Originally Posted: Apr 5, 2016
Last Updated: Apr 5, 2016
Let’s be real: choosing a college means deciding the path of your future. It’s not the simple “choose the red pill or the blue pill” setup from The Matrix. You might as well visit a Sherwin-Williams paint shop to see just how many color options there are—there’s just as many colleges out there to choose from too.
But I won’t overwhelm you. Instead I’ll highlight a certain aspect of the college search by grouping them by religious and non-religious—Catholic institutions versus non-Catholic institutions, to be more specific.
They aren’t for everyone. For some students faith has never played a role in life. Others may have had an upbringing that has since been strayed from, a possible a point of contention, or maybe religion was a force that was present while growing up and now is the first time they can willingly divorce from the environment. Not that these students can’t go to a Catholic school, but the majority of the community at a Catholic school will hold religious values.
Take it from me; I attend Gonzaga University, a Jesuit college. The Jesuits are a particular sect of Catholicism who focus on social justice advocacy and the Ignatian spirit, with a core value of cura personalis, which translates to “care for the whole person.” This basically means an emphasis on service, morality, and developing yourself as a complete being.
Gonzaga University's iconic church on campus, St. Aloysius
“I like the whole cura personalis, mind-body-spirit idea and care for the whole person. That stood out to me here,” said Gonzaga University sophomore Beth Stoddard, a religious studies major. “They genuinely care about developing the whole person, which comes from Jesuit beliefs.” Stoddard described a background of being born and raised Catholic and strongly identifies with the values.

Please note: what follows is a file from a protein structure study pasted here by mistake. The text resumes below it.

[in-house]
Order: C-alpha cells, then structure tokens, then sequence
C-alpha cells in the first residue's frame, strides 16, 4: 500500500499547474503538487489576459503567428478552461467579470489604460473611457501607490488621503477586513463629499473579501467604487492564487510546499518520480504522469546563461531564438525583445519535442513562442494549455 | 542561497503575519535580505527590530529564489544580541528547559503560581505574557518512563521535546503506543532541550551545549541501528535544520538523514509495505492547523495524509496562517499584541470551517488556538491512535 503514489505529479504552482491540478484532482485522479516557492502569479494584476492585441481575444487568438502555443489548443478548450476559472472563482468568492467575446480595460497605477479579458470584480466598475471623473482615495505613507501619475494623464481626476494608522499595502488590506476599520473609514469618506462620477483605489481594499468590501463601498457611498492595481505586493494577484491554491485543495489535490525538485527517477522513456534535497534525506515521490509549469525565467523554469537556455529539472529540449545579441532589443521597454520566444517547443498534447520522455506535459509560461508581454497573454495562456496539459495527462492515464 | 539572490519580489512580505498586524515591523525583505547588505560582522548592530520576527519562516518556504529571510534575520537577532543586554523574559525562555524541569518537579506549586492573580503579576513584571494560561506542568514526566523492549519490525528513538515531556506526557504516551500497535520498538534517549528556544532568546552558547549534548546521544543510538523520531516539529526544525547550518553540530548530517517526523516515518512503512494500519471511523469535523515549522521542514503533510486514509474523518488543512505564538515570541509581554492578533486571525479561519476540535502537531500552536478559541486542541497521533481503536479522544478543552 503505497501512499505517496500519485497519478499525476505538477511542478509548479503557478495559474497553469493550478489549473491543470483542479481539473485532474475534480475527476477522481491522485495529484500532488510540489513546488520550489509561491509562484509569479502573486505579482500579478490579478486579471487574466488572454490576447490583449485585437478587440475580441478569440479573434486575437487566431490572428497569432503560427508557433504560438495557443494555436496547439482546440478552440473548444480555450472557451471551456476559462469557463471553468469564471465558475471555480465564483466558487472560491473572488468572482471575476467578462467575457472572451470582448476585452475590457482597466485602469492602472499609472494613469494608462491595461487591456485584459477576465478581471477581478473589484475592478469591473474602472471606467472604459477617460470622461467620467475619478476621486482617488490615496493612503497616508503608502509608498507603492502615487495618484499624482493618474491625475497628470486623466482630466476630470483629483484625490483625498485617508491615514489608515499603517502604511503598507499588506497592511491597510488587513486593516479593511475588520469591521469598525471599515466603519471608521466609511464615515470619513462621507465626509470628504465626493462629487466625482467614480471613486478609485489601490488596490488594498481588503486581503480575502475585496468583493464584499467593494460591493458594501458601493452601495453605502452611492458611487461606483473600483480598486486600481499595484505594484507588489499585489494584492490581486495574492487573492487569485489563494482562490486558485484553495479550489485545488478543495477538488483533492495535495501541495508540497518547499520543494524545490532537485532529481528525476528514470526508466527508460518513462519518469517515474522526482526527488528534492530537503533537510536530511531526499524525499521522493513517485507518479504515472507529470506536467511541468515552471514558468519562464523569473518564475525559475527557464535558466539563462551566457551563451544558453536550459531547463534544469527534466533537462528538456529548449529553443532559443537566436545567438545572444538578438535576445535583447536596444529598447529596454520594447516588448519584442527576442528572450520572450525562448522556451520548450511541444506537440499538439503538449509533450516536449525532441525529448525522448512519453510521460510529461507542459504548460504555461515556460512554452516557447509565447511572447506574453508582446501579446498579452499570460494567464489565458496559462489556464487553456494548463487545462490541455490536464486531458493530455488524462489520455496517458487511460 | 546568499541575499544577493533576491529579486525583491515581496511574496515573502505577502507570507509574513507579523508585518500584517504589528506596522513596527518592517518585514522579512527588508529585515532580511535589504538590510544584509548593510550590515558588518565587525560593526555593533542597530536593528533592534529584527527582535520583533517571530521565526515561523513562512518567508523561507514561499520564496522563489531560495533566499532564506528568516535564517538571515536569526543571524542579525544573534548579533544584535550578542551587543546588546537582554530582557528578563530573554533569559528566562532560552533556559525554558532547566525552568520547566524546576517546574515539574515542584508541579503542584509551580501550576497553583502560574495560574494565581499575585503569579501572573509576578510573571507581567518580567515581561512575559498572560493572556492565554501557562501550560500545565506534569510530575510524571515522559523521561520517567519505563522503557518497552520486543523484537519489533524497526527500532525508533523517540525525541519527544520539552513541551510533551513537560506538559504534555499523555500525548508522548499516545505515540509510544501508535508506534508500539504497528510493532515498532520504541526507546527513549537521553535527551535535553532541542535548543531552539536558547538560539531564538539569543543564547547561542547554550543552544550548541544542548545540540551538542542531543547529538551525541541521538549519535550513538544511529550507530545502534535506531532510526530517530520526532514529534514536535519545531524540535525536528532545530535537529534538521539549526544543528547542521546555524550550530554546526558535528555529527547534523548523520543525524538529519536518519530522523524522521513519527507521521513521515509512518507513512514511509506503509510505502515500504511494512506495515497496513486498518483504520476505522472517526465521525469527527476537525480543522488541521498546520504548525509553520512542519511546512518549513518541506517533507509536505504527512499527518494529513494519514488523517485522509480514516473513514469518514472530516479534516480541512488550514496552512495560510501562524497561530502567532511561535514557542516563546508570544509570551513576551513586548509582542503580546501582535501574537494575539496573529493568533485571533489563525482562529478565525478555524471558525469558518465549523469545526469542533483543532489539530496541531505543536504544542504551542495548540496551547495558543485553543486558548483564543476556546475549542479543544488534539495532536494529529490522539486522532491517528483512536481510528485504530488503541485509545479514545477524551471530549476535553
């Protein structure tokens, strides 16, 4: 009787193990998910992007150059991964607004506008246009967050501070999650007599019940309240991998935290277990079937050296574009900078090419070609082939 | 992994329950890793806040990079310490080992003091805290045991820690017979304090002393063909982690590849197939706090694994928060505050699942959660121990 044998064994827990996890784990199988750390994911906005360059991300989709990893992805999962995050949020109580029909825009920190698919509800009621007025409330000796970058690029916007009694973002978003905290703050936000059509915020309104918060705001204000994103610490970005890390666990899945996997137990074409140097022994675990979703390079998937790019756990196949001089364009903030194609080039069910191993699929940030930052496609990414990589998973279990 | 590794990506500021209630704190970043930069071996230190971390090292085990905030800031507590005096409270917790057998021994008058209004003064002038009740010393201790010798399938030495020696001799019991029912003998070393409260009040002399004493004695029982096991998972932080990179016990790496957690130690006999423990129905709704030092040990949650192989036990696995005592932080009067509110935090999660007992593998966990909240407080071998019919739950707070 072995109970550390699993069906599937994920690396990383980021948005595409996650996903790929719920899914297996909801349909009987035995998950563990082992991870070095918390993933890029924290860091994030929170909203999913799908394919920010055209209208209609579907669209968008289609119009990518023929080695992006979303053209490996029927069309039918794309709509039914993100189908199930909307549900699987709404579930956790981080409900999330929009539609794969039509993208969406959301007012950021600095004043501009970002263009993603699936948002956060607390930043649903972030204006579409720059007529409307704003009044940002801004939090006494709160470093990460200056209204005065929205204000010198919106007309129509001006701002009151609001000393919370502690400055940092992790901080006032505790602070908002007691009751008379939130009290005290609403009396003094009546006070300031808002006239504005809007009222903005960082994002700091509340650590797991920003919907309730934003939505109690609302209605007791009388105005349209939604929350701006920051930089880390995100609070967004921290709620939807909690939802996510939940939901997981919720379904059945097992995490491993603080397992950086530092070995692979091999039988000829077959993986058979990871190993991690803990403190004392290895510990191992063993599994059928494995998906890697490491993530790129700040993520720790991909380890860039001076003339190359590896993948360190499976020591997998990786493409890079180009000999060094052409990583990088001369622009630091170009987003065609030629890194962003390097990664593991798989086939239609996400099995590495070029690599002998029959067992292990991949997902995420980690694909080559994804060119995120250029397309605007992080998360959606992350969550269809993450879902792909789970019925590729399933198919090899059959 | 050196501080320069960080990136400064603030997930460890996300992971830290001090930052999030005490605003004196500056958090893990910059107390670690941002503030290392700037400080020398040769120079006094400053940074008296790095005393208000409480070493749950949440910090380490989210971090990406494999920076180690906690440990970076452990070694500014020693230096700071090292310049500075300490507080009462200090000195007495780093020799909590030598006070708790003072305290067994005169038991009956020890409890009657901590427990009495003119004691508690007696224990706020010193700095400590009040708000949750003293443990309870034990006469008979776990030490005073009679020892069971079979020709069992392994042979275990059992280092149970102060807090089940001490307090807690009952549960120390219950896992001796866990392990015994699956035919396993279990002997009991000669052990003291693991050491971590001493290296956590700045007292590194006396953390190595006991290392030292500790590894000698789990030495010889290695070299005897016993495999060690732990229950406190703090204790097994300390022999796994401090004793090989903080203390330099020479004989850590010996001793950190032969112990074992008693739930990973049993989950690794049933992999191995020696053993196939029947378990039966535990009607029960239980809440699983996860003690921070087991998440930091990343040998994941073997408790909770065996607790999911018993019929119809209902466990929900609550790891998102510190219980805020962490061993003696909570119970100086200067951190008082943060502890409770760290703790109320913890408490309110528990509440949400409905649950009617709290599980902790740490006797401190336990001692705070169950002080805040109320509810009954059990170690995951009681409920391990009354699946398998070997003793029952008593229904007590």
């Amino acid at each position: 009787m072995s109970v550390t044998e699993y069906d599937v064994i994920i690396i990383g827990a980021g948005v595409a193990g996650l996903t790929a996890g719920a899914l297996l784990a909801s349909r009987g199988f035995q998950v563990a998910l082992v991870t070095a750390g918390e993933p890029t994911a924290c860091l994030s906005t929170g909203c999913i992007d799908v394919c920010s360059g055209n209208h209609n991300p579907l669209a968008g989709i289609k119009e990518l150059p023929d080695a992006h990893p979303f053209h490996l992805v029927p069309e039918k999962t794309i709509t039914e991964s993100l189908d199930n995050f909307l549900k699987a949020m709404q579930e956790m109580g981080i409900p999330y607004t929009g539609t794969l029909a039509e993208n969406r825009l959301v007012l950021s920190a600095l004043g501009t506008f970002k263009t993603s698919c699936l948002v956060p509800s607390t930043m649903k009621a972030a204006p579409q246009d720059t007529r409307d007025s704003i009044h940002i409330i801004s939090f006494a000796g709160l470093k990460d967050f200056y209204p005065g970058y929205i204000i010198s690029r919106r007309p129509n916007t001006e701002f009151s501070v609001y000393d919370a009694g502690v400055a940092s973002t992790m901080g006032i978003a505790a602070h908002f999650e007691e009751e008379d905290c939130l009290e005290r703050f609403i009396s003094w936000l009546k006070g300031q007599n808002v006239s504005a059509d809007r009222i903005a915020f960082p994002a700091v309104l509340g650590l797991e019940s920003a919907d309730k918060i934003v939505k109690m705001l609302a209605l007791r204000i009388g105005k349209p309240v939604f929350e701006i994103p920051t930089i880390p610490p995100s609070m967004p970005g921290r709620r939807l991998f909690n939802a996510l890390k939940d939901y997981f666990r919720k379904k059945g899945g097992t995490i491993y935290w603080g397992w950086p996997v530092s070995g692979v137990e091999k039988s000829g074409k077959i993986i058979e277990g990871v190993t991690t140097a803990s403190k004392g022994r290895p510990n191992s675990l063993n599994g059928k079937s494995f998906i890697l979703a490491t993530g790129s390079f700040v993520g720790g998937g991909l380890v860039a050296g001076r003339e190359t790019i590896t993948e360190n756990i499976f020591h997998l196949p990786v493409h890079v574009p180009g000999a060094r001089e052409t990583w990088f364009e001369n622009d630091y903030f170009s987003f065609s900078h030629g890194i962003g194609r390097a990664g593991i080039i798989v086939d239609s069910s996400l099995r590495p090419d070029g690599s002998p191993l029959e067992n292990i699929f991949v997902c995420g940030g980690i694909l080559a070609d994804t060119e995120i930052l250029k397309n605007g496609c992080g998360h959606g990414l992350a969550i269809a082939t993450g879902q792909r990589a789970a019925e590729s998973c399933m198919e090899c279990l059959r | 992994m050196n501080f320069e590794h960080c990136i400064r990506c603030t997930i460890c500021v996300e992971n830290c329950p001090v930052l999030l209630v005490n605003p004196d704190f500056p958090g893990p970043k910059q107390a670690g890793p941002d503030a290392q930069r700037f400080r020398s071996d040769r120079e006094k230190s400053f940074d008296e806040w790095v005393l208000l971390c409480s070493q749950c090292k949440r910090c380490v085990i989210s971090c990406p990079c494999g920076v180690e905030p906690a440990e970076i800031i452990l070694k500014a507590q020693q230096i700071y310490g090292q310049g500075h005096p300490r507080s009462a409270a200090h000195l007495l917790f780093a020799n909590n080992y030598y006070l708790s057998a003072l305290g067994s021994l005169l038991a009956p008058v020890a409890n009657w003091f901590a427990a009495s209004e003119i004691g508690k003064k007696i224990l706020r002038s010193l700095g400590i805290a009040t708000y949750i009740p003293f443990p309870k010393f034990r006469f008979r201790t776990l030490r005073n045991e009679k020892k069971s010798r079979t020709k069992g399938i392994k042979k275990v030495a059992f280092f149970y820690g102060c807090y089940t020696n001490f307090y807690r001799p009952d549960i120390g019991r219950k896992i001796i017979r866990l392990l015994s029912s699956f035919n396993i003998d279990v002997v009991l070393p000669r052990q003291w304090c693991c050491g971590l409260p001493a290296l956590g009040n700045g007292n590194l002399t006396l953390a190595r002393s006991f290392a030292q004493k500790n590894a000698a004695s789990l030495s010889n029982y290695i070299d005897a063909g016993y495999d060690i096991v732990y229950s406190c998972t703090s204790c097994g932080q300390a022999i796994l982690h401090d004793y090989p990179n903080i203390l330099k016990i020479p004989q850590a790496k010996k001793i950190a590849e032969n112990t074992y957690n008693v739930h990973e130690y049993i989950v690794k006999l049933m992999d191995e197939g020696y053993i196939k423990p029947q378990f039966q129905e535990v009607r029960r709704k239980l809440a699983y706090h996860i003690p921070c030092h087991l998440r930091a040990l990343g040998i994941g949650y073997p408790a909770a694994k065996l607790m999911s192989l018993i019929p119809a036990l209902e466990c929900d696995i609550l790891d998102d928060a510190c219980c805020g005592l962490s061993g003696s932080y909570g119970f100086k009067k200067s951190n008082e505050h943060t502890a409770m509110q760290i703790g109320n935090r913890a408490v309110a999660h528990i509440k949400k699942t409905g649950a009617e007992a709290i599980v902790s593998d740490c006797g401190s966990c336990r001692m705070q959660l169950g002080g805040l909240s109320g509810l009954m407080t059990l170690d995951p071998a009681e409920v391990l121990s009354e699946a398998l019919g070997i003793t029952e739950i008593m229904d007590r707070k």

Gonzaga sophomore Beth Stoddard
Religious schools’ ideologies translate into core course requirements, which involve taking core classes in religious studies; this means 12 credits at Gonzaga. However, the classes are not solely for those of the Catholic faith. There is a variety: African Catholicism, Principles of Christian Morality, Hebrew Bible, Judaism, even Feminist Christian Doctrine or Islamic Civilization.
“It’s through all aspects: they don’t pressure people to be Catholic,” Stoddard said. “Even though they make us take religion classes, it [Catholic faith] is definitely still there, so if you want to explore and enrich it, you can.”
If you attend a Catholic school without having any religious experience, you’ll encounter the option to learn in many ways. “It wasn’t a primary focus for me, but I’ve been surrounded by people who I can talk to about that with,” said Gonzaga sophomore Mark Houston. “This is a community where I can learn about it.”
Gonzaga sophomore Mark Houston
Of course you’ll see the crucifix in every classroom and crosses that adorn many of the buildings, but you don’t have to pray to the patron saints to get out of weekly Mass, because services are not required.
“I love how we have student Mass. It’s not required, of course, because not everyone is Catholic, but it gives us that option. When I go it’s such a good community that I find there,” said Stoddard.
College is a choice, and you’re willingly attending to learn and take courses for the degree you choose. Whether religion is a part of the process is up to you.
“The importance is on ‘you’ as an individual,” said Houston. “There’s an overall acceptance of other people.”
At Catholic colleges, there are alternatives to getting involved in terms of faith beyond the obvious church services. At Gonzaga, the University Ministry office coordinates all the faith-based endeavors of the school. University Ministry leads retreats, runs the grotto, and keeps up student Mass. Youth groups are prevalent, and gospel services are also present. For example, youth groups at Gonzaga are called CLCs, or Christian Leadership Communities, which anyone can join. These organizations vary from college to college, but an outstanding similarity with these groups is that they are often tight-knit and allow for individual development of faith in a student-to-student safe space. This dynamic is representative of Catholic schools as a whole.
“Ultimately, Catholic schools tend to be smaller with more tight-knit communities,” Stoddard said. “When it comes to colleges, we don’t have 40,000 students, and that’s one of the great things when considering going to a state school versus a private Catholic school.”